So let us pray for those who are as we were, let us encourage one another to not grow weary in doing well, let us love one another in word and deed, and let us keep our eyes fixed on the unseen things so we don’t get dragged into the muck of this world.

Isaiah 26:3-4 You keep him in perfect peace whose mind is stayed on you, because he trusts in you. Trust in the LORD forever, for the LORD GOD is an everlasting rock.

This is our Lord's promise - we fix our minds on Him, trusting Him when the world is evil. And He will keep us in His peace, for He is our rock of refuge.

Sunday, January 6, 2019

Luke 5:12-16, The Poor and the Prideful


The Poor and the Prideful, Luke 5:12-26


Matt 5:3  “Blessed are the poor in spirit, for theirs is the kingdom of heaven.

I. vs 12-14: Introduction - Spiritually poor leper
Jesus was in a town in Galilee. He had been teaching large crowds and had publicly called 3 men to be His disciples. While in one of these small towns, an outcast from society - a man with a serious skin disease all over him. Leprosy was the term used to describe numerous skin conditions, including leprosy. But all were treated as contagious and kept out of the covenant community. He saw Jesus, recognized Him, fell on his face and begged Jesus to make him clean. IF He - Jesus - was willing. This man was a Jew and cared not that Jesus didn't fit the Jewish expectations of their Messiah. He was poor in spirit and wanted the cleansing that only comes from the true Messiah. Yes - and Jesus, who learned obedience as a man, was vulnerable. But He came for such as this one. And for you and for me. Oh, praise Him!

This outcast begged Jesus to cleanse him, if He would. Jesus reached out and touched the man - he probably hadn't been touched by another human in years. Note how different from every common expectation He was. Not aloof, prideful, condescending, self-promoting. He listened to this man treated as a sub-human, probably looking him right in the eye, touched him - conferring humanity upon this beggar! And Jesus tells him the most marvelous thing: I'm willing; be made clean!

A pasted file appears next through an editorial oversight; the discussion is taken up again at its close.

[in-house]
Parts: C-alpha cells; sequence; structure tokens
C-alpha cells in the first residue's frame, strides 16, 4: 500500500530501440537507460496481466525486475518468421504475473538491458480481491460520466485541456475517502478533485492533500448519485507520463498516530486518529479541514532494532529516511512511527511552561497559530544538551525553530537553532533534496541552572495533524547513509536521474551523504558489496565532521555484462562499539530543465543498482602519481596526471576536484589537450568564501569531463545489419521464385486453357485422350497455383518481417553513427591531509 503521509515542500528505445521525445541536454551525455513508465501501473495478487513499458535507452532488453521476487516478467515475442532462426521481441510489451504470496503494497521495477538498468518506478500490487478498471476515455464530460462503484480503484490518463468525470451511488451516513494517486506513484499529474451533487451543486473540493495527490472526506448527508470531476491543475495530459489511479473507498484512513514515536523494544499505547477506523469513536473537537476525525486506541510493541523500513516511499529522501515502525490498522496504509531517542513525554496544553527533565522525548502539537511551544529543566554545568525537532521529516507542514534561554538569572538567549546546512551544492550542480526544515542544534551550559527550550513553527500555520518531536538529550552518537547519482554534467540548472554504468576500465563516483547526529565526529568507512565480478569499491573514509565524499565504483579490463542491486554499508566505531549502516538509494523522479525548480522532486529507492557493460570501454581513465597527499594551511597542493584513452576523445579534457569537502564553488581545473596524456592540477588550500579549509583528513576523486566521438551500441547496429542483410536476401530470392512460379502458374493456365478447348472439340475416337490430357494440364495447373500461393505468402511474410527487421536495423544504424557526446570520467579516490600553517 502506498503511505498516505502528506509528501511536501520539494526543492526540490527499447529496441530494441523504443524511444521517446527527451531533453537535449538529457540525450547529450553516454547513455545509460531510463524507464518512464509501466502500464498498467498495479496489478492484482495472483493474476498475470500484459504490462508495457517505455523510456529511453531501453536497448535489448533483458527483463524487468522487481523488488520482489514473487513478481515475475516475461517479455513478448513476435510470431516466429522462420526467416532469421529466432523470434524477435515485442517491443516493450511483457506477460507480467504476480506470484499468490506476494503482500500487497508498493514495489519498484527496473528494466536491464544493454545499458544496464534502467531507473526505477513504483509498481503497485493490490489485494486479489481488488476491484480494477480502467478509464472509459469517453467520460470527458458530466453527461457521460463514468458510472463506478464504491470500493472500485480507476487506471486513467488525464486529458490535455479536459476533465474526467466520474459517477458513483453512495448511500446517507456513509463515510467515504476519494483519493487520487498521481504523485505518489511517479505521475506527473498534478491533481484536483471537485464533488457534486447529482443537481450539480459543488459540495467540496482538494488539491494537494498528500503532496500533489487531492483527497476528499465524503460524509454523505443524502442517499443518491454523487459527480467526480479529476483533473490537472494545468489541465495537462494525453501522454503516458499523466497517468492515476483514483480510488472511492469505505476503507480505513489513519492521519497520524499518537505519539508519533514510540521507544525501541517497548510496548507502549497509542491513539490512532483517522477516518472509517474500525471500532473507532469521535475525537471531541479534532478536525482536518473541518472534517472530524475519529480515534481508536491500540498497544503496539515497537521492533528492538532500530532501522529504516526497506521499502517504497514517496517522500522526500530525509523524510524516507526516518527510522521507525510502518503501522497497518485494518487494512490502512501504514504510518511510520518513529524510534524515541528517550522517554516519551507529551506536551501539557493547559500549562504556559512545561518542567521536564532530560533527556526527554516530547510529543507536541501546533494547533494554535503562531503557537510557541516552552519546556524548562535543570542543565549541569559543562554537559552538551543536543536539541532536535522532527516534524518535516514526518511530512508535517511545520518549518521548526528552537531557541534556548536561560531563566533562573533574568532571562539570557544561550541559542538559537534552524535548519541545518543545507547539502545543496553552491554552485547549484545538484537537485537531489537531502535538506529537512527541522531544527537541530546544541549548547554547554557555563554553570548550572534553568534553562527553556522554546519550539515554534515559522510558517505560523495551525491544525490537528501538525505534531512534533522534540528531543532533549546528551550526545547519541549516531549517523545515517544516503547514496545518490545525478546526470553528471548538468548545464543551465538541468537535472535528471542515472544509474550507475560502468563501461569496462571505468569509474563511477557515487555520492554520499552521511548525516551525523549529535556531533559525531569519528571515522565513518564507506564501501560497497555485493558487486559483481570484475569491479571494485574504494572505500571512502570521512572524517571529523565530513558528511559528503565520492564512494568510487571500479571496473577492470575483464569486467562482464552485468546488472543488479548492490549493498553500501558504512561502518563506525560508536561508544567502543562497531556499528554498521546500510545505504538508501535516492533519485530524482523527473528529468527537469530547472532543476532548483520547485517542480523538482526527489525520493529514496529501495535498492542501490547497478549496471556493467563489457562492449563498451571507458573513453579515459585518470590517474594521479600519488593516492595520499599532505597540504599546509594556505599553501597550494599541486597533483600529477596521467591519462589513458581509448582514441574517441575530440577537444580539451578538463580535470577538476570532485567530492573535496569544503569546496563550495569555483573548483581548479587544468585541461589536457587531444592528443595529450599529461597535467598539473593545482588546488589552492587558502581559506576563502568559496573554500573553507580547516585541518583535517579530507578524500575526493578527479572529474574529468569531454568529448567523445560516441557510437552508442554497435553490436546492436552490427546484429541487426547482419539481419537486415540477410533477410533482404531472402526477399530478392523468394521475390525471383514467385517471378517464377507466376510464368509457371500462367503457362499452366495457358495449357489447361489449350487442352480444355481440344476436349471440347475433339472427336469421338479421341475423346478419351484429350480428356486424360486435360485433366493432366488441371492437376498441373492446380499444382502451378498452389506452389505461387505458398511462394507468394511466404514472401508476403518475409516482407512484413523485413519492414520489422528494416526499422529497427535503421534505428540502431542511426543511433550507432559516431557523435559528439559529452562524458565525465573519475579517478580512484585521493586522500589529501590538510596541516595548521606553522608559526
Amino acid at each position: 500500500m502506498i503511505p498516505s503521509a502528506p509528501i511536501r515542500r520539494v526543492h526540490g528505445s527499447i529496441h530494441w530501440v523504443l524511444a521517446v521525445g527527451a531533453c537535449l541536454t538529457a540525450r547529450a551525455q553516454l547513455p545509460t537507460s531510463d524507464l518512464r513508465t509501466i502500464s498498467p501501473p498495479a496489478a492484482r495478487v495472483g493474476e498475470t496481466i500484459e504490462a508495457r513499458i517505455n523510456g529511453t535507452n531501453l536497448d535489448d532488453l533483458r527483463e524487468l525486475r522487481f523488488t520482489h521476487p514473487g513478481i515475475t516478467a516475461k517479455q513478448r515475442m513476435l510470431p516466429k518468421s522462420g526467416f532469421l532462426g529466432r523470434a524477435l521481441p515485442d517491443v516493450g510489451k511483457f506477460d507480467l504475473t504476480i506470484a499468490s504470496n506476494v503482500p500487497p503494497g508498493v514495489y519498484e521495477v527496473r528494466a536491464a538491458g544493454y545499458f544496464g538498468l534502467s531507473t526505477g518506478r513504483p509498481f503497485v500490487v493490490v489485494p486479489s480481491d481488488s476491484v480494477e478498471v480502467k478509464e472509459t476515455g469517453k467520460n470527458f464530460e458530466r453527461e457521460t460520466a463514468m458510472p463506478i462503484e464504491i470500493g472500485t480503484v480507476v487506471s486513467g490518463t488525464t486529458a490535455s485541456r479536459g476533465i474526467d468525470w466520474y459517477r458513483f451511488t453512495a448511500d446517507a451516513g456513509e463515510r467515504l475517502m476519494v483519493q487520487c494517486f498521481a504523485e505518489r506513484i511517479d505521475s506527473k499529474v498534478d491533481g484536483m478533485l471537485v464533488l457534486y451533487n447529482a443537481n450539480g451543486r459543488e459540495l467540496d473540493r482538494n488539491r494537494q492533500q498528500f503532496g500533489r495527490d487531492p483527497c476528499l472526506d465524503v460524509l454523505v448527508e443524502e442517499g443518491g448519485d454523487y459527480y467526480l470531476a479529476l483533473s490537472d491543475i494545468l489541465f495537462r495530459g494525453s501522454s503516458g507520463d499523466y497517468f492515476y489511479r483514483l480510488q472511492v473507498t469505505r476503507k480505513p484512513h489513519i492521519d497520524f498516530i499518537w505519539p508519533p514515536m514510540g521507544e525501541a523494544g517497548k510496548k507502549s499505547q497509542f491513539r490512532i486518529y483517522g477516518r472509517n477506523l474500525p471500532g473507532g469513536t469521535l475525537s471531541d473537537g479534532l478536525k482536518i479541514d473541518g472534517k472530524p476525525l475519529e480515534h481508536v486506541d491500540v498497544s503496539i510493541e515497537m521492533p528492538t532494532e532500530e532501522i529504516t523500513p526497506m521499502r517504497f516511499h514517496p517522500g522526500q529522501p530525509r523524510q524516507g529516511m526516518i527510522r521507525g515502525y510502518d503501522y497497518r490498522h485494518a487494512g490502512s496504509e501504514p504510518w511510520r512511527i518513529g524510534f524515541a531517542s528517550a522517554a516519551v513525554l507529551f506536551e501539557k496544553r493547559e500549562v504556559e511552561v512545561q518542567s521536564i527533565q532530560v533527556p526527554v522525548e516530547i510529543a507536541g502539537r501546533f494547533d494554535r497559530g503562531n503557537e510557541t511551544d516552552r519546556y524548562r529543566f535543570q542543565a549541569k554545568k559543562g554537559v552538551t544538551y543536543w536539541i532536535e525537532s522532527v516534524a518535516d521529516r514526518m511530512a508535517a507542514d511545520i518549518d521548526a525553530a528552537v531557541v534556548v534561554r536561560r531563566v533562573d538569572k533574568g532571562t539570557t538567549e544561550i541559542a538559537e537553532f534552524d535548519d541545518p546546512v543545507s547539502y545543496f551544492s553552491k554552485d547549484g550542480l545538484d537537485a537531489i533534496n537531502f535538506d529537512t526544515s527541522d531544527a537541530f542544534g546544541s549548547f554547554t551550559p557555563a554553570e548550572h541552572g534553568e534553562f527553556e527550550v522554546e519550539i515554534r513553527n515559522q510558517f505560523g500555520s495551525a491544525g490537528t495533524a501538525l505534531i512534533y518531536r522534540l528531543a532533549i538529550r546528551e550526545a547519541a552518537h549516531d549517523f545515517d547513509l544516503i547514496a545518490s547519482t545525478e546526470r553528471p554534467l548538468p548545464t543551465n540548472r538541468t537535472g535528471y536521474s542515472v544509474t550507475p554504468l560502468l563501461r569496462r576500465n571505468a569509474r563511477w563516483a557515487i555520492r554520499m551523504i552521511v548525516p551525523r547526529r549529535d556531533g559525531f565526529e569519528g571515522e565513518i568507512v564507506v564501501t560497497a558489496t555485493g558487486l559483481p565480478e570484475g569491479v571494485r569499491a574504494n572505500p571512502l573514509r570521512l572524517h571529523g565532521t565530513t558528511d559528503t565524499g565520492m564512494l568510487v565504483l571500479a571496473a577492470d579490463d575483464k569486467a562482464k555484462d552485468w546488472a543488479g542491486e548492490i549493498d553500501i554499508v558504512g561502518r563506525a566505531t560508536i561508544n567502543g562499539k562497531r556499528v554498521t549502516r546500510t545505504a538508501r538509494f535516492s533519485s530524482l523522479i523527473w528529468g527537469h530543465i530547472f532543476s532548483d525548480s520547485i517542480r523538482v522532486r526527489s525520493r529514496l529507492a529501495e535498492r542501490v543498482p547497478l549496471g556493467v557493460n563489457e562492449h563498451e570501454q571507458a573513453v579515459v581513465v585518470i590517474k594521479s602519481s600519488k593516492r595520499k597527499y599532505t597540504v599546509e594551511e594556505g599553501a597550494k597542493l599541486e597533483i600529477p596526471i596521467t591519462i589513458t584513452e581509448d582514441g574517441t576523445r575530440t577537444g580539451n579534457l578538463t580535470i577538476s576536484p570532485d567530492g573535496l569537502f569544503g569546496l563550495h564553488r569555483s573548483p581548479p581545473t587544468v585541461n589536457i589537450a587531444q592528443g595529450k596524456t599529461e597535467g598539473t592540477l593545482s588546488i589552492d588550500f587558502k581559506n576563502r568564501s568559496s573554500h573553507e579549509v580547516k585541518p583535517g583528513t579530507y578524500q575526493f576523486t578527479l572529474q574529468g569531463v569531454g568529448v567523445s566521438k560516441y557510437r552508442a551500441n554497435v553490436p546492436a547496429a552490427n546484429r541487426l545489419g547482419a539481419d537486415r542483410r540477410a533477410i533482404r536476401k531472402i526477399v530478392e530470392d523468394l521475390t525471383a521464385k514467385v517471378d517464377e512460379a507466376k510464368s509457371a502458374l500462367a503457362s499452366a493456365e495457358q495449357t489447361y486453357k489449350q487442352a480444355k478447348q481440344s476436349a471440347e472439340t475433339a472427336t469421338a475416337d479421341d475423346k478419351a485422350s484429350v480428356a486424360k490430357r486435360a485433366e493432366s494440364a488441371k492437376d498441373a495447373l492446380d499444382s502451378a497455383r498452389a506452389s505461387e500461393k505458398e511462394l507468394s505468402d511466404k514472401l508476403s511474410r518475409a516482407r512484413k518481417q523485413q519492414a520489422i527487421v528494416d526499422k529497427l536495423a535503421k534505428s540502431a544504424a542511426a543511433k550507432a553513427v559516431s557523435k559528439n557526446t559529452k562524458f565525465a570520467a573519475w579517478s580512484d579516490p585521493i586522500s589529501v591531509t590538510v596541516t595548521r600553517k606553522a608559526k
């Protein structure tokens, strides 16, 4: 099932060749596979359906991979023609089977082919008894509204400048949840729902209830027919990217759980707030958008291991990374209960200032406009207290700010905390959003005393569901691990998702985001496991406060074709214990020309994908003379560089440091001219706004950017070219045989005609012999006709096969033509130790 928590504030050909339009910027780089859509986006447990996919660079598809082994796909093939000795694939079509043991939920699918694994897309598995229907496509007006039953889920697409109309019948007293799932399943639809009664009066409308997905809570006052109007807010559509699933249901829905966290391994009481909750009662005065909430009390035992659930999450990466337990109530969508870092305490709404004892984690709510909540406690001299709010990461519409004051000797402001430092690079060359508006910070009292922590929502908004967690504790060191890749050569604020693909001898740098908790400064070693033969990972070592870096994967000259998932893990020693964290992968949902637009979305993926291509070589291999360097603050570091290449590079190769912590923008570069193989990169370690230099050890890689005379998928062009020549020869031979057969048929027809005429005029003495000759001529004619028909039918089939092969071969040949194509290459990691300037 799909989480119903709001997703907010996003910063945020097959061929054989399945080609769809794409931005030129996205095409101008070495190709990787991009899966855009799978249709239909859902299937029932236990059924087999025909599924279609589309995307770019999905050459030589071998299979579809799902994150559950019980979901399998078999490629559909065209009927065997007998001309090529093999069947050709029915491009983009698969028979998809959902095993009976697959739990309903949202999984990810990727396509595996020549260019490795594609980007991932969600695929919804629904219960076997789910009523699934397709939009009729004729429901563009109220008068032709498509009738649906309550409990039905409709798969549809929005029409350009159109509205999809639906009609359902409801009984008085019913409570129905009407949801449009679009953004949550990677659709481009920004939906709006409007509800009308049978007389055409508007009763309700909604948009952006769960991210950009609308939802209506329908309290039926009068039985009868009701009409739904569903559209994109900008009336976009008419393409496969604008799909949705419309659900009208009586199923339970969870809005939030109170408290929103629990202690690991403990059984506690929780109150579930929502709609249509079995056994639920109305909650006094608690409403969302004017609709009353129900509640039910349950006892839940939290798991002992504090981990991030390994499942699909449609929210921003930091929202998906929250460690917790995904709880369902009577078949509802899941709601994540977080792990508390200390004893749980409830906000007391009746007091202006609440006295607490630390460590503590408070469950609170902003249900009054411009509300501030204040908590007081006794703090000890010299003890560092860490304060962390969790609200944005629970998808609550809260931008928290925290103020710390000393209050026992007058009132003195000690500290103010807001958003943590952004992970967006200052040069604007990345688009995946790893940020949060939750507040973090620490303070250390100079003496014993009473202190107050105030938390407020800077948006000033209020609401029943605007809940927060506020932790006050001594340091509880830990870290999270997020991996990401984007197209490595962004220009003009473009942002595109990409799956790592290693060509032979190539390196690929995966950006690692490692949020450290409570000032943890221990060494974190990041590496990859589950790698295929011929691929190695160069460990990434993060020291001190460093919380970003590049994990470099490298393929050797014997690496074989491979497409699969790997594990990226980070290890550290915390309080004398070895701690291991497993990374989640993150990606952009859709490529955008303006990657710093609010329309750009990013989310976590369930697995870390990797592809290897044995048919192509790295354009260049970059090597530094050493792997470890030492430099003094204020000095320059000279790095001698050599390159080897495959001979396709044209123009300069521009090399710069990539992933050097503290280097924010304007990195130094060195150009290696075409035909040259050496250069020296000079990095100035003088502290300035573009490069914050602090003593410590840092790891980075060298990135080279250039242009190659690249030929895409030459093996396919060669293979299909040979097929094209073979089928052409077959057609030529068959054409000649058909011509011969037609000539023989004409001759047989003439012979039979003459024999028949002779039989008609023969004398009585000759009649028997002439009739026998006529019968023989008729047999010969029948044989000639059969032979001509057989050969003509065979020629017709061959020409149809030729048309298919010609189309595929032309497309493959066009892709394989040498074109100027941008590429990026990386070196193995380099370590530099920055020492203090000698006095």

Now what does a person who has won a million dollars do? Most people go tell everyone they know. This Jewish leper was lifted up from the debris where his kind were forced to live, treated like a human, and cleansed! He was told to "go and show yourself to the priest, and offer what Moses prescribed for your cleansing as a testimony to them." This leper was a Jew. But He did not care whether Jesus met the Jewish expectations for a political savior; he wanted to have life! “IF you are willing …” This leper KNEW salvation and cleansing was of the Lord, if He wills!, and not of man. Mark’s account, chapter 1:39-45, reveals that this man went from Jesus talking freely to everyone about what Jesus had done for him (page 1895).

Such was the fame that was swelling up around this man who heals!

II. vs 15-16: Not of this world
Contrary to what many people in our day think, large crowds of people are not necessarily a good thing. As many as 40,000 flock to see and hear Joel Osteen each week; never hearing the gospel, but they're told their destiny is to be healthy and wealthy in this age. Jesus was not teaching that message. His kingdom is not of this world; the world will hate you as it hated Him; ALL who follow Christ WILL suffer. And people from everywhere thronged to get a glimpse of this man, to hear a word from Him; to be cleansed. From this point forward, His whereabouts were fairly well known. People were looking for Him. How many accounts are there in the New Testament that tell us of the large crowds that followed Jesus; and how many of them end with a rebuke for wrong motives?